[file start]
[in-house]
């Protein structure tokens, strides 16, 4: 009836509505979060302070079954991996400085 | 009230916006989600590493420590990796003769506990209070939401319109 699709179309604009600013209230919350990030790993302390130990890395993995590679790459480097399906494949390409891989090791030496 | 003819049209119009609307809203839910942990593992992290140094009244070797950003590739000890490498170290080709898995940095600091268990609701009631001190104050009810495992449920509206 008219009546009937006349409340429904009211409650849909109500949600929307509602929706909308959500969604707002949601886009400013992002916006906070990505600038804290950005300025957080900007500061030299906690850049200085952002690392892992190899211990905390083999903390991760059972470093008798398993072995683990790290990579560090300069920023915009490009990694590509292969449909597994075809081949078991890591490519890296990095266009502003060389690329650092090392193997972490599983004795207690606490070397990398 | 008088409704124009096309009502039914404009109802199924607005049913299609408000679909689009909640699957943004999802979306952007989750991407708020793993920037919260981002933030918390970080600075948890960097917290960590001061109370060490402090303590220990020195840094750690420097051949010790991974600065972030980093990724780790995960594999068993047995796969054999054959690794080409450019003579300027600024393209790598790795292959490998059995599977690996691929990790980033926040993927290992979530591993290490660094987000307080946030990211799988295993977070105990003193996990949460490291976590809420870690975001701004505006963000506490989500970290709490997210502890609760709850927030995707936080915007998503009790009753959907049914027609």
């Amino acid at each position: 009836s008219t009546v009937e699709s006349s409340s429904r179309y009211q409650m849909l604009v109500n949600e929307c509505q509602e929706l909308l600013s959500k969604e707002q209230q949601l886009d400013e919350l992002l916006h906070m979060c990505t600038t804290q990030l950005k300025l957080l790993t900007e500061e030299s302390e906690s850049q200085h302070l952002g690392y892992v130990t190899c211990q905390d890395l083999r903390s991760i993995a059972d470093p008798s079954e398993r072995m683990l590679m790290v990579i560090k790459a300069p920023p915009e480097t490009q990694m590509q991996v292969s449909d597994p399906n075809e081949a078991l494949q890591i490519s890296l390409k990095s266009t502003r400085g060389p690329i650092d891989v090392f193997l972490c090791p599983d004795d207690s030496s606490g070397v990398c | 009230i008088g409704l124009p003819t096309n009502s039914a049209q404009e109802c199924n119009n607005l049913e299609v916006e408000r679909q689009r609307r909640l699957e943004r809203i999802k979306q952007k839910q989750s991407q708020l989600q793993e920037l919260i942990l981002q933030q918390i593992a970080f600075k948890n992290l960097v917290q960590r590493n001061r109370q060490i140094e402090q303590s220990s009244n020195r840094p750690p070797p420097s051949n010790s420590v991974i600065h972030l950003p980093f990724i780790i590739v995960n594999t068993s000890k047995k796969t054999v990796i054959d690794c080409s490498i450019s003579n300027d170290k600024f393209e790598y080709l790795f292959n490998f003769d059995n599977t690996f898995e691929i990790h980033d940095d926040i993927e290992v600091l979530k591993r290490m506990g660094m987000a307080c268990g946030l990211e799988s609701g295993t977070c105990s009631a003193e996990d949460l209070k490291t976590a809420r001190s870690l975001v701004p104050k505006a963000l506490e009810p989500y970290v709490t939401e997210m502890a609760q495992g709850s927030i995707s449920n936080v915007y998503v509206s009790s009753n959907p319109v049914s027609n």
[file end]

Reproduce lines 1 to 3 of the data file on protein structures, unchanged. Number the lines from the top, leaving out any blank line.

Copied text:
[in-house]
């Protein structure tokens, strides 16, 4: 009836509505979060302070079954991996400085 | 009230916006989600590493420590990796003769506990209070939401319109 699709179309604009600013209230919350990030790993302390130990890395993995590679790459480097399906494949390409891989090791030496 | 003819049209119009609307809203839910942990593992992290140094009244070797950003590739000890490498170290080709898995940095600091268990609701009631001190104050009810495992449920509206 008219009546009937006349409340429904009211409650849909109500949600929307509602929706909308959500969604707002949601886009400013992002916006906070990505600038804290950005300025957080900007500061030299906690850049200085952002690392892992190899211990905390083999903390991760059972470093008798398993072995683990790290990579560090300069920023915009490009990694590509292969449909597994075809081949078991890591490519890296990095266009502003060389690329650092090392193997972490599983004795207690606490070397990398 | 008088409704124009096309009502039914404009109802199924607005049913299609408000679909689009909640699957943004999802979306952007989750991407708020793993920037919260981002933030918390970080600075948890960097917290960590001061109370060490402090303590220990020195840094750690420097051949010790991974600065972030980093990724780790995960594999068993047995796969054999054959690794080409450019003579300027600024393209790598790795292959490998059995599977690996691929990790980033926040993927290992979530591993290490660094987000307080946030990211799988295993977070105990003193996990949460490291976590809420870690975001701004505006963000506490989500970290709490997210502890609760709850927030995707936080915007998503009790009753959907049914027609």
């Amino acid at each position: 009836s008219t009546v009937e699709s006349s409340s429904r179309y009211q409650m849909l604009v109500n949600e929307c509505q509602e929706l909308l600013s959500k969604e707002q209230q949601l886009d400013e919350l992002l916006h906070m979060c990505t600038t804290q990030l950005k300025l957080l790993t900007e500061e030299s302390e906690s850049q200085h302070l952002g690392y892992v130990t190899c211990q905390d890395l083999r903390s991760i993995a059972d470093p008798s079954e398993r072995m683990l590679m790290v990579i560090k790459a300069p920023p915009e480097t490009q990694m590509q991996v292969s449909d597994p399906n075809e081949a078991l494949q890591i490519s890296l390409k990095s266009t502003r400085g060389p690329i650092d891989v090392f193997l972490c090791p599983d004795d207690s030496s606490g070397v990398c | 009230i008088g409704l124009p003819t096309n009502s039914a049209q404009e109802c199924n119009n607005l049913e299609v916006e408000r679909q689009r609307r909640l699957e943004r809203i999802k979306q952007k839910q989750s991407q708020l989600q793993e920037l919260i942990l981002q933030q918390i593992a970080f600075k948890n992290l960097v917290q960590r590493n001061r109370q060490i140094e402090q303590s220990s009244n020195r840094p750690p070797p420097s051949n010790s420590v991974i600065h972030l950003p980093f990724i780790i590739v995960n594999t068993s000890k047995k796969t054999v990796i054959d690794c080409s490498i450019s003579n300027d170290k600024f393209e790598y080709l790795f292959n490998f003769d059995n599977t690996f898995e691929i990790h980033d940095d926040i993927e290992v600091l979530k591993r290490m506990g660094m987000a307080c268990g946030l990211e799988s609701g295993t977070c105990s009631a003193e996990d949460l209070k490291t976590a809420r001190s870690l975001v701004p104050k505006a963000l506490e009810p989500y970290v709490t939401e997210m502890a609760q495992g709850s927030i995707s449920n936080v915007y998503v509206s009790s009753n959907p319109v049914s027609n």